Psychology professor talks about her 42 years at CSUN
Everyone has favorite memories. Maybe it’s that Christmas when Santa brought the perfect gift, a graduation after years of hard academic work, or an unforgettable birthday party. But what if those favorite memories weren’t real and the mind made them all up?
It’s that process of memory fabrication, called dissociation, that first interested Dee Shepherd-Look, a psychology professor who has taught at CSUN for 42 years.
“It’s fascinating how people can rewrite history and then believe it,” she said. “Imagine going to a wedding that 50 people remember occurring one way, but one other person has a completely different recollection of events.”
This fascination with dissociation began Shepherd-Look’s journey into psychology, leading her to obtaining her doctorate in the field from UCLA in 1972.
Upon graduation, Shepherd-Look had no doubts about seeking a job in education.
“I always wanted to teach,” she said. “I always thought about changing the future, and I thought the best way to do that would be one student at a time.”
Shepherd-Look’s career at CSUN began with a little bit of desperation.
“I chased Patty Keith-Spiegel down like a puppy dog,” she said. “She was an esteemed faculty member (at CSUN), and I told her I wanted to work at CSUN and I got the interview.”
This moment began Shepherd-Look’s career in the CSUN psychology department. Since then, she has spent the bulk of her career measuring her success based on her ability to prepare students to become professional psychologists.
Her primary goal is to create scholars.
“There’s a tragic trend in education toward standardization, which leads to conformity,” she said. “(Instead), I try to develop an incredible curiosity about human behavior in my students. They need to be creative problem solvers.”
Shepherd-Look also helped students prepare for professional careers by establishing an advisement center for students in the psychology department.
“At the time, the college was still really new, and students were sort of wandering the halls looking for advisement,” she said.
Shepherd-Look was able to pair her drive to help students succeed professionally with her own academic interests.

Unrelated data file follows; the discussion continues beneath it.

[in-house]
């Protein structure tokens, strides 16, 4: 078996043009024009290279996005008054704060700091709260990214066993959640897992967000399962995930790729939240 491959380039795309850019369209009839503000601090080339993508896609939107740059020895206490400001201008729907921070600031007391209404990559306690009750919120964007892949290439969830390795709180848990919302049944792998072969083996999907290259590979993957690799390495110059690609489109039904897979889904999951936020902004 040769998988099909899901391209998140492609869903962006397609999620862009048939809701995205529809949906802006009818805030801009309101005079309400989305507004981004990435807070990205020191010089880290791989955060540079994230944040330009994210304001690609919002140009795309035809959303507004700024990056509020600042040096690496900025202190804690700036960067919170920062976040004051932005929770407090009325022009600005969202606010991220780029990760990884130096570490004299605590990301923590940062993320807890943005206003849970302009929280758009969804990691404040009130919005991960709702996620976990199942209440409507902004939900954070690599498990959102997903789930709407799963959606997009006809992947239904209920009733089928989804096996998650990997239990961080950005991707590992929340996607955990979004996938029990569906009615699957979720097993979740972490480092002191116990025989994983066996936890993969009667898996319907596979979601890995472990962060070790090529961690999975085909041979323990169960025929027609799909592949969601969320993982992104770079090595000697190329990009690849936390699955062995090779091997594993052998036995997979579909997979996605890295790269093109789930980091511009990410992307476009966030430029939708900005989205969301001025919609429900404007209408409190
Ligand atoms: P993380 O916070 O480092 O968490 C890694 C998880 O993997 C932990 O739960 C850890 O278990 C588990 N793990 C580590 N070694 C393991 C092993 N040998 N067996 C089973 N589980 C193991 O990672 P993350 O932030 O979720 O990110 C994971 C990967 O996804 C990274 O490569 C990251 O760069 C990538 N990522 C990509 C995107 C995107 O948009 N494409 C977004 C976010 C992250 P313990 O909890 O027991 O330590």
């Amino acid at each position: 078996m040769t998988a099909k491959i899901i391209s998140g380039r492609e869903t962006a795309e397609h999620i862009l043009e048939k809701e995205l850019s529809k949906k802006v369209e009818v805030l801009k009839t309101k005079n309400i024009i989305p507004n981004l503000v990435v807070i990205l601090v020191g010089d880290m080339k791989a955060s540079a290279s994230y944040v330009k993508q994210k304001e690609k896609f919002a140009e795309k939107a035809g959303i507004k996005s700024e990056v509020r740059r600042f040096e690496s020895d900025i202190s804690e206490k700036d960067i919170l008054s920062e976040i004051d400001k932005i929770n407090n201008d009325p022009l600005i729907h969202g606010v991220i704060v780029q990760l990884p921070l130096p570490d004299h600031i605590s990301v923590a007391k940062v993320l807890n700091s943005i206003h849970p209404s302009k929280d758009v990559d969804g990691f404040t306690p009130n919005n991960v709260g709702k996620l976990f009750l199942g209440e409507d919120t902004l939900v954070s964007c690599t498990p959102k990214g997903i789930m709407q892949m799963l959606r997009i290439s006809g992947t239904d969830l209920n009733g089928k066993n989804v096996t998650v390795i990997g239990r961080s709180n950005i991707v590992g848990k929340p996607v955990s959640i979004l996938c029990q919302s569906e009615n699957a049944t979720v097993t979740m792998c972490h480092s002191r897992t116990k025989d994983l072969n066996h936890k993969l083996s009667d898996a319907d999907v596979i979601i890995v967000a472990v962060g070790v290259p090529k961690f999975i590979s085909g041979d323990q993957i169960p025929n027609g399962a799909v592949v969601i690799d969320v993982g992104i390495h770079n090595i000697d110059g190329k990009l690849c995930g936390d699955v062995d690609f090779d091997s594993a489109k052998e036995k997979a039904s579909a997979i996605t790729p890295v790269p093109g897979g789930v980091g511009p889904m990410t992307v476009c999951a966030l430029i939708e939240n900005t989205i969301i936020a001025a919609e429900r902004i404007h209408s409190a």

“I work a lot with family relationships,” Shepherd-Look said. “Things like parent-child, father-daughter, mother-son, and couples work.”
The CSUN professor incorporates this interest with her work at the university by running the Parent-Child Interaction Program in Monterey Hall. This program offers courses for parents with children that have cognitive, social, behavioral, or emotional problems. These courses are designed for parents to learn how to help their children become successful despite these problems.
One of Shepherd-Look’s favorite parts of the Parent-Child Interaction Program is that it is staffed by students in the clinical psychology master’s program, and she gets to supervise them as they learn skills they will use as practicing psychologists.
“I help them develop a professional identity,” she said.
Shepherd-Look also continues her family relationship work outside of the CSUN community.
“Right now I’m seeing a father who had several affairs and his 14-year-old daughter has incredible disgust for her father,” Shepherd-Look said. “I’ve seen them move from a very negative place to a civil one. It’s not positive yet, but it’s civil.”
This progression toward a positive relationship is what really interests Shepherd-Look in working with families.
“There’s a mutual understanding (in these relationships) that begins to occur,” she said. “All the negative interactions like hostility and sarcasm begin to turn into cooperative behavior. There’s an increase in fondness and affection that’s a change from criticism and argument.”
Despite having worked for 42 years, Shepherd-Look said she still doesn’t feel any burnout. This is due in large part because she has continually felt encouragement from colleagues and students at CSUN.
“I can’t think of a single instance where I had an idea and I didn’t get the support I needed,” Shepherd-Look said. “That’s support in terms of money, time and verbal support.”